Four Tips for Tax-Savvy Investors
A century ago, author Mark Twain wrote that the difference between a taxidermist and a tax collector is that the taxidermist only takes your skin. Today, the IRS isn't any more popular. Why not see if any of the following strategies could allow you to keep more of what your investments earn?
- Look into tax-managed mutual funds. Portfolio managers of tax-managed funds can use a number of strategies to help reduce the tax bite shareholders suffer. For example, they may strive to keep portfolio turnover low to help minimize taxable gains, or they may actively use losses to offset taxable gains.
- Consider municipal bonds and bond funds. Because the interest on a municipal bond is usually exempt from federal taxes, and sometimes state and local taxes, it may actually produce a better yield than a taxable bond with a comparable interest rate. The higher your income tax bracket, the more you may benefit from owning "munis."1
- Contribute to tax-advantaged retirement vehicles. You can now contribute up to $5,000 annually to an IRA plus an additional $1,000 per year if you’re over age 50 (for the 2010 tax year). Traditional IRAs offer tax deferral — you pay no taxes on earnings until withdrawal — and may provide tax deductions. Roth IRAs offer tax deferral and qualified withdrawals are tax free, but no tax deductions.2
- Use gains — and losses — to your advantage. If you have an investment and hold it for at least one year before selling, you'll pay a maximum federal tax of 15 percent on capital gains. The same rate applies for dividend income.3 Keep it for less than one year and you'll pay regular income taxes — up to 35 percent. Also keep in mind that if you intend to sell investments that have lost money, you can do so by Dec. 31 and deduct up to $3,000 in investment losses from that year's tax return. Additional losses can be carried over and used to offset future capital gains.
For More Information
If you’d like to learn more, Jamie Marner is a financial advisor with Morgan Stanley Smith Barney and works out of the Westfield office. To contact him, email email@example.com , call 908-518-5427 or goto fa.smithbarney.com/marner
There are other tax strategies you can use, but be sure to consult your tax professional and investment professional before acting.
1Income may be subject to the alternative minimum tax. Capital gains, if any, are subject to taxes.
2Withdrawals before age 59½ are subject to a penalty tax. Each type of IRA has respective income limits as well as deductibility rules.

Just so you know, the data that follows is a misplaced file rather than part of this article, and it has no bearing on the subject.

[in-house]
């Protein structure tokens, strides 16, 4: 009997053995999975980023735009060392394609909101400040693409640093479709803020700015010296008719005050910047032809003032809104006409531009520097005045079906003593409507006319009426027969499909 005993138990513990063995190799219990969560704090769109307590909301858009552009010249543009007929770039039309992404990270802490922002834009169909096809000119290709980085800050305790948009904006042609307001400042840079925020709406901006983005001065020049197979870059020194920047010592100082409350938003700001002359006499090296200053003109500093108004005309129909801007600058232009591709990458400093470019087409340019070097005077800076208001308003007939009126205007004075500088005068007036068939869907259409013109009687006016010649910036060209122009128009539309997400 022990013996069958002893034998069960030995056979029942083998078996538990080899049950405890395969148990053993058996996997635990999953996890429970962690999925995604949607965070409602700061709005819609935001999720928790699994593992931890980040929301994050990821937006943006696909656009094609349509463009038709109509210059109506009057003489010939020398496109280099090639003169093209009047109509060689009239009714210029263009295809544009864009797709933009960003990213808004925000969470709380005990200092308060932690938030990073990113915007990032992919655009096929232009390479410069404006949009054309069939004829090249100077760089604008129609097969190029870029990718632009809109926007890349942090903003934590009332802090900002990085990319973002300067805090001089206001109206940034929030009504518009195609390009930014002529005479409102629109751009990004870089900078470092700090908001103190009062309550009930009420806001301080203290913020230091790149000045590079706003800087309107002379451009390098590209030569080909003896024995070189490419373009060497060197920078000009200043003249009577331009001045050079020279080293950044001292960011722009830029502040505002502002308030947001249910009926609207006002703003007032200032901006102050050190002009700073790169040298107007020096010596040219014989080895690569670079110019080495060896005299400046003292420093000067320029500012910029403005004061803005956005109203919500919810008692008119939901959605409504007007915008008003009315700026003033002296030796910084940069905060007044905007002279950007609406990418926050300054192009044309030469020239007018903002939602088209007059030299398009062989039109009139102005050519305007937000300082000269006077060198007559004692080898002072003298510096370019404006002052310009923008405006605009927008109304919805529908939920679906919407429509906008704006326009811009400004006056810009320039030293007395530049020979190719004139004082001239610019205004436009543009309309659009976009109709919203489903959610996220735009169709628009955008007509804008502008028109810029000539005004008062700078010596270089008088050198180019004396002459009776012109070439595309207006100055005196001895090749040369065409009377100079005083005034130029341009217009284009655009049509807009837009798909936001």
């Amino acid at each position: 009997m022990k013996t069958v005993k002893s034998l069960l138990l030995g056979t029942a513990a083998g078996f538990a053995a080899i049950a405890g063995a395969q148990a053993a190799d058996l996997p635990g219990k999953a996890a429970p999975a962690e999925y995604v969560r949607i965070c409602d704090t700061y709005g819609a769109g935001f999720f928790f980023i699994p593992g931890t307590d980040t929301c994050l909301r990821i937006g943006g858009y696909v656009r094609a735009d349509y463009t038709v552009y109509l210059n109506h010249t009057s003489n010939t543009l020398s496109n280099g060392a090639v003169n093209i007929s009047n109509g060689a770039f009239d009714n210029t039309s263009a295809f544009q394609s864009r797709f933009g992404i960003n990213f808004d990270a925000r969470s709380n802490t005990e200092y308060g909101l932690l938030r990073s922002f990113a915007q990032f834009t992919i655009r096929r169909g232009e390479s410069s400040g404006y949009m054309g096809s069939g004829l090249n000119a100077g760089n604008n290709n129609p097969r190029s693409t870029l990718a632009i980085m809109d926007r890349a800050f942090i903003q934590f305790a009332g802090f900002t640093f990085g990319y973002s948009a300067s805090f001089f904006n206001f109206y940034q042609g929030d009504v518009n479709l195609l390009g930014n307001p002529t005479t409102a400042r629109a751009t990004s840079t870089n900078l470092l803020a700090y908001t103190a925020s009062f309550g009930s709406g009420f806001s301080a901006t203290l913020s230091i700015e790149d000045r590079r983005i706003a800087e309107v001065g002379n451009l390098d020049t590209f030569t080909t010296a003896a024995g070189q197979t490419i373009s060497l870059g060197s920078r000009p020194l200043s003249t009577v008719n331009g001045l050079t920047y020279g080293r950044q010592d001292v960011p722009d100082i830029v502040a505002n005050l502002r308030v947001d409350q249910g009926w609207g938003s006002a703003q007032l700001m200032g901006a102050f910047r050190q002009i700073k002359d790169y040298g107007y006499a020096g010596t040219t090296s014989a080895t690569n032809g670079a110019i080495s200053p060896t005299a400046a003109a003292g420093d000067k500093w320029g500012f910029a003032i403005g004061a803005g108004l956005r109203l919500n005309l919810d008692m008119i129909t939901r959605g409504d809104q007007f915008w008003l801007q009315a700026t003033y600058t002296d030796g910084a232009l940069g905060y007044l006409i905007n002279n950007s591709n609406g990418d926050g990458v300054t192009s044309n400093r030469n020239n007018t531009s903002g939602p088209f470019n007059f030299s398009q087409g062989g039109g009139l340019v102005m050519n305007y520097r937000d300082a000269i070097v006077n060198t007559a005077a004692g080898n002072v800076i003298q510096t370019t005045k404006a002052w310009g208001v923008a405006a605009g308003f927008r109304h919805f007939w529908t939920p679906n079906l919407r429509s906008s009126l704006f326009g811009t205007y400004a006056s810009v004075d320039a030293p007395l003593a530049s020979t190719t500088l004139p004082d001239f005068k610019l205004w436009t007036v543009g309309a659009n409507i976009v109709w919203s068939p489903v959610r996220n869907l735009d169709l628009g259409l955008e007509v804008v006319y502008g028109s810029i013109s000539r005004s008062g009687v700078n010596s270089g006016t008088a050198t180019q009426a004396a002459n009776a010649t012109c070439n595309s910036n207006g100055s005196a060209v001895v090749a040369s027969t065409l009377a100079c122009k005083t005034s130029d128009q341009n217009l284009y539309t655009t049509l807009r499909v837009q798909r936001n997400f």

3Lower rates apply for long-term capital gains and dividends for taxpayers who are in lower tax brackets.
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The opinions expressed by the authors are solely their own and do not necessarily reflect those of MSSB. The information and data in the article or publication has been obtained from sources outside of MSSB and MSSB makes no representations or guarantees as to the accuracy or completeness of information or data from sources outside of MSSB. Neither the information provided nor any opinion expressed constitutes a solicitation by MSSB with respect to the purchase or sale of any security, investment, strategy or product that may be mentioned.
Tax laws are complex and subject to change. Morgan Stanley Smith Barney LLC, its affiliates and Morgan Stanley Smith Barney Financial Advisors do not provide tax or legal advice. This material was not intended or written to be used for the purpose of avoiding tax penalties that may be imposed on the taxpayer. Individuals are urged to consult their personal tax or legal advisors to understand the tax and related consequences of any actions or investments described herein.
Article written by McGraw Hill and provided courtesy of Morgan Stanley Barney Financial Advisor Jamie Marner
Interest in municipal bonds is generally exempt from federal income tax. However, some bonds may be subject to the alternative minimum tax (AMT). Typically, state tax-exemption applies if securities are issued within one’s state of residence and, local tax-exemption typically applies if securities are issued within one’s city of residence.
Bonds are affected by a number of risks, including fluctuations in interest rates, credit risk and prepayment risk. In general, as prevailing interest rates rise, fixed income securities prices will fall. Bonds face credit risk if a decline in an issuer's credit rating, or creditworthiness, causes a bond's price to decline. Finally, bonds can be subject to prepayment risk. When interest rates fall, an issuer may choose to borrow money at a lower interest rate, while paying off its previously issued bonds. As a consequence, underlying bonds will lose the interest payments from the investment and will be forced to reinvest in a market where prevailing interest rates are lower than when the initial investment was made. NOTE: High yield bonds are subject to additional risks such as increased risk of default and greater volatility because of the lower credit quality of the issues.
Please consider the investment objectives, risks, and charges and expenses of the mutual fund carefully before investing. The prospectus contains this and other information about the mutual fund. You may obtain the appropriate prospectus by contacting a Morgan Stanley Smith Barney Financial Advisor. The prospectus should be read carefully before investing.
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